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Businesses prepare for potentially historic summer

Three employees of the newly remodeled Bass Lake Boat Rentals, adjacent to Ducey’s on the Lake, from left, Daisy Dellinger, Morgan Ferguson and Karee Smith, are well prepared for the Memorial Day weekend.
Three employees of the newly remodeled Bass Lake Boat Rentals, adjacent to Ducey’s on the Lake, from left, Daisy Dellinger, Morgan Ferguson and Karee Smith, are well prepared for the Memorial Day weekend. Sierra Star

With a historic winter leading to a full Bass Lake and roaring falls in Yosemite National Park, tourist and business leaders say this Memorial Day weekend, and the entire summer, could break the record economic numbers that were set for the Mountain Area last year.

“This is already shaping up to be the busiest year ever,” said Jerry Rankin, general manager of the 117-room Comfort Inn Yosemite Area in Oakhurst. “This is the new normal, because we have the perfect storm. Thanks to an influx of loggers dealing with tree mortality, on top of increased visits to Yosemite, Bass Lake, and other locations, this has all created a huge economic boost.”

Rhonda Salisbury, CEO of Visit Yosemite Madera County, predicted this summer will be as busy as last year’s record-breaking season, if not a touch better.

“We have water everywhere thanks to this wild winter,” Salisbury said. “We’re going to have waterfalls still running in the summer. And Bass Lake is full for the second straight year, so that could mean an even higher numbers of visitors.”

Last year, Salisbury said the county’s lodging industry - with a majority of rooms in the Mountain Area - exceeded expectations as it generated more than $33 million in revenue.

At Bass Lake, she said total yearly rentals were up nearly 68% from previous seasons, while Oakhurst hotels saw a nearly 17% increase in business.

“We broke all the records on tourism up here last year,” Salisbury said, noting Yosemite National Park’s record of more than 5 million visitors, after 4.3 million visited in 2015. “I predict this summer and fall could be even bigger than that. It’s an exciting time.”

At Yosemite’s south gate (Highway 41) north of Oakhurst, the highest used entrance to the park, the number of visitors increased 15% to more than 1.5 million last year - up by nearly 200,000 from 2015.

This year, Sierra Nevada’s snow pack - responsible for about a third of the entire state’s water supply - reached nearly 200% of normal. Bobby Kahn, executive director of the Madera County Economic Development Commission, said that has created a “once-in-a-lifetime opportunity” for visitors.

“I think the resorts and hotels in Eastern Madera County will see their rooms full, and their restaurants very busy,” Kahn said. “There’s going to be more people working and playing in the area, it’s going to be a stellar year.”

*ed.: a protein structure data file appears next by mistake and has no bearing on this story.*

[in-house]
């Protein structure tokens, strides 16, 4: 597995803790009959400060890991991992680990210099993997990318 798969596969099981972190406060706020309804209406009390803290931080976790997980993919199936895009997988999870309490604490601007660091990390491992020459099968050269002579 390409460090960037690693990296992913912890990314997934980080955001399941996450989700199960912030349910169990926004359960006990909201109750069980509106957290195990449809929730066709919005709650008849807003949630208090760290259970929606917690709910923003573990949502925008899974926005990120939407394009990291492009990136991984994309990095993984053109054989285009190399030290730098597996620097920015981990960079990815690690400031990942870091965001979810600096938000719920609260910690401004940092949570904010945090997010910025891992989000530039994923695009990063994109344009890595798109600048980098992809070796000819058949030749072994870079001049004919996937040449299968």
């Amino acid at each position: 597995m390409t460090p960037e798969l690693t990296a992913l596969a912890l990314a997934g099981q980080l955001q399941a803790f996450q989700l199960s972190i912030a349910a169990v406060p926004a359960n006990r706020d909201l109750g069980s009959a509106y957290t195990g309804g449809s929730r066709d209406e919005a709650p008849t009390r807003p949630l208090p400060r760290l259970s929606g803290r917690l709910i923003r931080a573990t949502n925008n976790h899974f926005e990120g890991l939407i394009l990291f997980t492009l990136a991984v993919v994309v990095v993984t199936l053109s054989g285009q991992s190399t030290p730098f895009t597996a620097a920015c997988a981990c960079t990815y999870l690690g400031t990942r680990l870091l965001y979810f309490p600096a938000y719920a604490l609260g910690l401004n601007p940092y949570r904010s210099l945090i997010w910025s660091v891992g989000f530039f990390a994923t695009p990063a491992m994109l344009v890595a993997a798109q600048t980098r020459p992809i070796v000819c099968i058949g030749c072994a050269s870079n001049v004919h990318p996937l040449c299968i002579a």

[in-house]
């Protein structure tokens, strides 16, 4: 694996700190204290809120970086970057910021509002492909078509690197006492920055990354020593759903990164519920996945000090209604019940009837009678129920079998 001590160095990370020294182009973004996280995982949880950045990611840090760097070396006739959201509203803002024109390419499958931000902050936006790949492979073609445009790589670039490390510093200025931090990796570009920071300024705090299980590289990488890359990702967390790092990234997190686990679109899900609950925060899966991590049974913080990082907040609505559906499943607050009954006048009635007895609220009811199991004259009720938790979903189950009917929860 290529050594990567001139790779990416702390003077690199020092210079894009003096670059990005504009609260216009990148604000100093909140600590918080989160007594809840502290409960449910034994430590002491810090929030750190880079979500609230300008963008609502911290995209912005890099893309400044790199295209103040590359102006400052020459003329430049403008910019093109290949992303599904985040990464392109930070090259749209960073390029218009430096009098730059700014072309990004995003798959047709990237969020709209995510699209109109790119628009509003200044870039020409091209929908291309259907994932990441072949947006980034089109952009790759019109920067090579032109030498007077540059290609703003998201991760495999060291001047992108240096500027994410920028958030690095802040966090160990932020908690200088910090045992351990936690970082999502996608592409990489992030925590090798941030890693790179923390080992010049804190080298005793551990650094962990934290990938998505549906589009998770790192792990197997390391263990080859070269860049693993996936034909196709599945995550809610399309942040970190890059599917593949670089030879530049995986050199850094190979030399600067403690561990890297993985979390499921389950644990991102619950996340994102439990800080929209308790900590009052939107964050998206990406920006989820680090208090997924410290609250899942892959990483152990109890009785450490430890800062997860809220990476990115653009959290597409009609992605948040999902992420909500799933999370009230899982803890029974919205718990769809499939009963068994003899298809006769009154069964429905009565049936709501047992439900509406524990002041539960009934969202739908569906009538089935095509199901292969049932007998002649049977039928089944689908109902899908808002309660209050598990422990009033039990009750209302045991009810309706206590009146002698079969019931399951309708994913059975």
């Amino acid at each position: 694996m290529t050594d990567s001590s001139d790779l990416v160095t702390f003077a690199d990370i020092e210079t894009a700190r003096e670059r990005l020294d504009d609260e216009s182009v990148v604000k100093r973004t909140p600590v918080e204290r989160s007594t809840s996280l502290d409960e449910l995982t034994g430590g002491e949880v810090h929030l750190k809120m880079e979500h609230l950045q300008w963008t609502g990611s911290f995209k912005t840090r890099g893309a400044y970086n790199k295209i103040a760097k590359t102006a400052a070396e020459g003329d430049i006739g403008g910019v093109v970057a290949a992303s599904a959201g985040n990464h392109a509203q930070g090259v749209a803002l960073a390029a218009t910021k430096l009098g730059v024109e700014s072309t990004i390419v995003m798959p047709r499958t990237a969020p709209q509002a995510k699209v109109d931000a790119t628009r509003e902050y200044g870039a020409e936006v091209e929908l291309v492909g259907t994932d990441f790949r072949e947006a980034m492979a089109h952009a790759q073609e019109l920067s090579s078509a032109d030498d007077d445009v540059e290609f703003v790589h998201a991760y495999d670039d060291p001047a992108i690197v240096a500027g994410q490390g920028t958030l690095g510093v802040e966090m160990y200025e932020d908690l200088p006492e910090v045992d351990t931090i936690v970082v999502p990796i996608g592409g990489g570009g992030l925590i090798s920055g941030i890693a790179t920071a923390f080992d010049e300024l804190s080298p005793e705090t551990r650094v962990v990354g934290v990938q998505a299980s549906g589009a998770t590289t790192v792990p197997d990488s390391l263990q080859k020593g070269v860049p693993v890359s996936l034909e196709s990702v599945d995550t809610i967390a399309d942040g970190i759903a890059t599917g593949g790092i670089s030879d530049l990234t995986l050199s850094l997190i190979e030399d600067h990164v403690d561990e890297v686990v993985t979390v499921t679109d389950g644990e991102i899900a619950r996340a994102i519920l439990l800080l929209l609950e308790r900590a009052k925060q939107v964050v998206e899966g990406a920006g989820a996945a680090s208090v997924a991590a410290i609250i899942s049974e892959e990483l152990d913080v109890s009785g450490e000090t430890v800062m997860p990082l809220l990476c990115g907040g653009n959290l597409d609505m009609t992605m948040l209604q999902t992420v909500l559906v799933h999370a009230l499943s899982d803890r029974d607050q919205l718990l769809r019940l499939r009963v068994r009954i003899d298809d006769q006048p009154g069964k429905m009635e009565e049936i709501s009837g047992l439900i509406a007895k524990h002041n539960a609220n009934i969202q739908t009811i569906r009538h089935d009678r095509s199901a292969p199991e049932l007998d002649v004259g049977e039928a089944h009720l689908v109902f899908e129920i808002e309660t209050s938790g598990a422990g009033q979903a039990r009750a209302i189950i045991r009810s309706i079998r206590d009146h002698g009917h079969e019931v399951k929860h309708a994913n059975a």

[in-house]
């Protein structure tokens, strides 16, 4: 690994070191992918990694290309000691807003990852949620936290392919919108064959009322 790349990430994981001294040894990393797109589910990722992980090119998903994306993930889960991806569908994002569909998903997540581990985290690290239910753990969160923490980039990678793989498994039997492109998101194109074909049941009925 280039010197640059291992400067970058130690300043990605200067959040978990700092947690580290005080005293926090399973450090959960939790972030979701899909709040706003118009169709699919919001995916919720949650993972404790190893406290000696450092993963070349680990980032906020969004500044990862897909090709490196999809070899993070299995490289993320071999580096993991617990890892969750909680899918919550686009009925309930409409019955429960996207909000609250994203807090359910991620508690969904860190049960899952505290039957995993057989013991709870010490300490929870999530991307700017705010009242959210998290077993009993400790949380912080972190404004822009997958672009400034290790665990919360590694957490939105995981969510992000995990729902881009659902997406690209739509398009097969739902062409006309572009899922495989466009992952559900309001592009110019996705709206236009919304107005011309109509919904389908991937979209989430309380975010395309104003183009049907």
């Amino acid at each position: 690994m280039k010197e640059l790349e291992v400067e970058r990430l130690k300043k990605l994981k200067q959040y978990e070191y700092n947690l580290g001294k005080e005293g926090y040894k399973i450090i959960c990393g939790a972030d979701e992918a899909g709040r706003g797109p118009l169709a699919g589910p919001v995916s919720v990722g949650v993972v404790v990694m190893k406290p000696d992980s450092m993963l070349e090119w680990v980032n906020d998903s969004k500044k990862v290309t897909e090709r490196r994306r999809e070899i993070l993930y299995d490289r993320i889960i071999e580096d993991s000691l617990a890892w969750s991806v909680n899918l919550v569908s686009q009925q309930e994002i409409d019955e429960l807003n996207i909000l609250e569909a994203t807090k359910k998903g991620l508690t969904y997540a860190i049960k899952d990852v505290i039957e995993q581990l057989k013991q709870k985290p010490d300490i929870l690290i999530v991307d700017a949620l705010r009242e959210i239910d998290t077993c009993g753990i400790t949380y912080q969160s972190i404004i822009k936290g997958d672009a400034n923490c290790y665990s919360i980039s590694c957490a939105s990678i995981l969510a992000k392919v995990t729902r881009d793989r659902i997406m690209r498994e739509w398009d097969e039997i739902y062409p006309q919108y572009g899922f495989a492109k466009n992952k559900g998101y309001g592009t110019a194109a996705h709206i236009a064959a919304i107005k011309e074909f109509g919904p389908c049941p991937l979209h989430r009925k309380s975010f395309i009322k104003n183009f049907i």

Salisbury said based on the county’s transient occupancy tax, about 46% of its tourism business takes place from July to September.

In preparation for that, nearly every hotel, resort, restaurant, or other tourist-related business in the Mountain Area is gearing up for the influx of potentially historic crowds.

Bass Lake

Over the years, Bass Lake has proven to be a popular tourist destination in Eastern Madera County, and some of its businesses have already seen numbers on a record pace.

Mark Choe, whose family owns The Pines Resort, said for the first time in his memory, all 106 of its rooms have been booked through every weekend - except for a few Fridays - until the middle of August.

“That’s never happened this early,” Choe said. “We are pacing way ahead of last year.”

The Pines will bring back Jazz on the Lake for the season with its first show this Friday, featuring the band NiteFlite. The event will be held eight Fridays until Labor Day, with a full schedule available at www.basslake.com or by calling (559) 642-3121.

No matter what band is sending its sounds across the water, guests can enjoy a revamped barbecue buffet at the Gazebo Deck overlooking the lake, or float up on their boats to enjoy the tunes.

At the nearby Bass Lake Boat Rentals, owner Tom Tuso and his wife Tammy have brought in not only a brand new menu, but a completely renovated, ecologically-sound office that makes use of pine lumber destroyed by the invasive bark beetle.

“The objective of this was to make it look like a boat,” Tuso said with a smile. “So you can enjoy that boating feel and style as soon as you walk through the door.”

For the menu, with new chef Zack Meier, the business will offer everything from new burgers with fresh coleslaw on top to the “Hangover Burger,” made up of a fried egg on top of a three-blend patty with bacon, cheddar cheese and aioli, fish and chips, and vegetarian options.

Additionally, Tuso said the well-known Bass Lake Queen, a boat, will continue making tours around the lake, and his business offers up a Lakefront Luau party 7 - 10 p.m. every Saturday with a DJ and fire dancers.

The business has a rental fleet of 42 pontoon boats, 12 ski boats, 12 Wave Runners (Jet Skis), and a variety of paddle boats, kayaks and canoes. In addition, the business has plenty of fishing gear, gifts and souvenirs.